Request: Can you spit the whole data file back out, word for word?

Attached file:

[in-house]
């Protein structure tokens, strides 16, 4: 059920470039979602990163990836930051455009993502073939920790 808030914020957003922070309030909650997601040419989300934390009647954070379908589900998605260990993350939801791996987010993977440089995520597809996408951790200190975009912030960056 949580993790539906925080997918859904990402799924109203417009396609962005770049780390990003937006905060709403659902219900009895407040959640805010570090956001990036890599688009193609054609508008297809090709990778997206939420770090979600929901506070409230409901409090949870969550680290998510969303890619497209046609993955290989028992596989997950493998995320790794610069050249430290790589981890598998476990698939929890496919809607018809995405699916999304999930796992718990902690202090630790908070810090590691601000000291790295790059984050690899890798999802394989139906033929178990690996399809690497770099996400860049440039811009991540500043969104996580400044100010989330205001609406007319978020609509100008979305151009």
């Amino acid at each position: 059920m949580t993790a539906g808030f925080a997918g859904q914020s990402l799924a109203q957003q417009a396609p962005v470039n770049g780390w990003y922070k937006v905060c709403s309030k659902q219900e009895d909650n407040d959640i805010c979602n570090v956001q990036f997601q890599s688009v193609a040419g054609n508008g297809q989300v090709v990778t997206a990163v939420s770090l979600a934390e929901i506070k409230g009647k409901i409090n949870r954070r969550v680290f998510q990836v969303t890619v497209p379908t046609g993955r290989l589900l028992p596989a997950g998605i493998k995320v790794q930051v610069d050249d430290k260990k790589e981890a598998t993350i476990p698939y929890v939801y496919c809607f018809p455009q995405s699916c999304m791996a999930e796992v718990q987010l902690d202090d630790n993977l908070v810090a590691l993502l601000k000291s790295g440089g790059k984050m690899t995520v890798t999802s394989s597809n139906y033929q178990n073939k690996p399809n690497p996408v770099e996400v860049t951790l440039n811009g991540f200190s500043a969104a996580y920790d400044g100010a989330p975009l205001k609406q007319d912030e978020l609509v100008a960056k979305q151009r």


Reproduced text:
[in-house]
């Protein structure tokens, strides 16, 4: 059920470039979602990163990836930051455009993502073939920790 808030914020957003922070309030909650997601040419989300934390009647954070379908589900998605260990993350939801791996987010993977440089995520597809996408951790200190975009912030960056 949580993790539906925080997918859904990402799924109203417009396609962005770049780390990003937006905060709403659902219900009895407040959640805010570090956001990036890599688009193609054609508008297809090709990778997206939420770090979600929901506070409230409901409090949870969550680290998510969303890619497209046609993955290989028992596989997950493998995320790794610069050249430290790589981890598998476990698939929890496919809607018809995405699916999304999930796992718990902690202090630790908070810090590691601000000291790295790059984050690899890798999802394989139906033929178990690996399809690497770099996400860049440039811009991540500043969104996580400044100010989330205001609406007319978020609509100008979305151009």
């Amino acid at each position: 059920m949580t993790a539906g808030f925080a997918g859904q914020s990402l799924a109203q957003q417009a396609p962005v470039n770049g780390w990003y922070k937006v905060c709403s309030k659902q219900e009895d909650n407040d959640i805010c979602n570090v956001q990036f997601q890599s688009v193609a040419g054609n508008g297809q989300v090709v990778t997206a990163v939420s770090l979600a934390e929901i506070k409230g009647k409901i409090n949870r954070r969550v680290f998510q990836v969303t890619v497209p379908t046609g993955r290989l589900l028992p596989a997950g998605i493998k995320v790794q930051v610069d050249d430290k260990k790589e981890a598998t993350i476990p698939y929890v939801y496919c809607f018809p455009q995405s699916c999304m791996a999930e796992v718990q987010l902690d202090d630790n993977l908070v810090a590691l993502l601000k000291s790295g440089g790059k984050m690899t995520v890798t999802s394989s597809n139906y033929q178990n073939k690996p399809n690497p996408v770099e996400v860049t951790l440039n811009g991540f200190s500043a969104a996580y920790d400044g100010a989330p975009l205001k609406q007319d912030e978020l609509v100008a960056k979305q151009r």